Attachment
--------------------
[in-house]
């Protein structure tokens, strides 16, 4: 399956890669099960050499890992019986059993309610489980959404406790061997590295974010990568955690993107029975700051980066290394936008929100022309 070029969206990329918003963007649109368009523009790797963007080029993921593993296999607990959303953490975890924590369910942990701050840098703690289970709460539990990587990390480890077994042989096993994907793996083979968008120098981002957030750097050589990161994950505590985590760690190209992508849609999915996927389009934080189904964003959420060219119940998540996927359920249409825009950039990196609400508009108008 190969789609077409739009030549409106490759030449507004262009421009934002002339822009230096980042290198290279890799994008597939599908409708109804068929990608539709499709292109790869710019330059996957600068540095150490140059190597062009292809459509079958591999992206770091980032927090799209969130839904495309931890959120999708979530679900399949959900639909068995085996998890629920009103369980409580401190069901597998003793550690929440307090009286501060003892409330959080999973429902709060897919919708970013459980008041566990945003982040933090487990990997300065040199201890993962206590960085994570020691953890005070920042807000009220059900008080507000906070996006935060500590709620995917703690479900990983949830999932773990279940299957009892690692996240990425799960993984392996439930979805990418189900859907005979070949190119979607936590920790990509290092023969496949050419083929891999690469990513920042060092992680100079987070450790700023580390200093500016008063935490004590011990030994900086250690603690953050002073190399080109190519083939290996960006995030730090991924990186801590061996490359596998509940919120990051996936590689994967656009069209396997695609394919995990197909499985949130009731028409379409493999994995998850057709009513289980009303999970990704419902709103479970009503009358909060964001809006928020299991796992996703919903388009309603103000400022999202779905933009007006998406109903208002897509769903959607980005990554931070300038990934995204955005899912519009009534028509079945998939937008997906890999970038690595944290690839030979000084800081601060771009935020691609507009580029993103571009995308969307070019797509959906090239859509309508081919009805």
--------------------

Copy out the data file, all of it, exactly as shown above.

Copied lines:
[in-house]
């Protein structure tokens, strides 16, 4: 399956890669099960050499890992019986059993309610489980959404406790061997590295974010990568955690993107029975700051980066290394936008929100022309 070029969206990329918003963007649109368009523009790797963007080029993921593993296999607990959303953490975890924590369910942990701050840098703690289970709460539990990587990390480890077994042989096993994907793996083979968008120098981002957030750097050589990161994950505590985590760690190209992508849609999915996927389009934080189904964003959420060219119940998540996927359920249409825009950039990196609400508009108008 190969789609077409739009030549409106490759030449507004262009421009934002002339822009230096980042290198290279890799994008597939599908409708109804068929990608539709499709292109790869710019330059996957600068540095150490140059190597062009292809459509079958591999992206770091980032927090799209969130839904495309931890959120999708979530679900399949959900639909068995085996998890629920009103369980409580401190069901597998003793550690929440307090009286501060003892409330959080999973429902709060897919919708970013459980008041566990945003982040933090487990990997300065040199201890993962206590960085994570020691953890005070920042807000009220059900008080507000906070996006935060500590709620995917703690479900990983949830999932773990279940299957009892690692996240990425799960993984392996439930979805990418189900859907005979070949190119979607936590920790990509290092023969496949050419083929891999690469990513920042060092992680100079987070450790700023580390200093500016008063935490004590011990030994900086250690603690953050002073190399080109190519083939290996960006995030730090991924990186801590061996490359596998509940919120990051996936590689994967656009069209396997695609394919995990197909499985949130009731028409379409493999994995998850057709009513289980009303999970990704419902709103479970009503009358909060964001809006928020299991796992996703919903388009309603103000400022999202779905933009007006998406109903208002897509769903959607980005990554931070300038990934995204955005899912519009009534028509079945998939937008997906890999970038690595944290690839030979000084800081601060771009935020691609507009580029993103571009995308969307070019797509959906090239859509309508081919009805």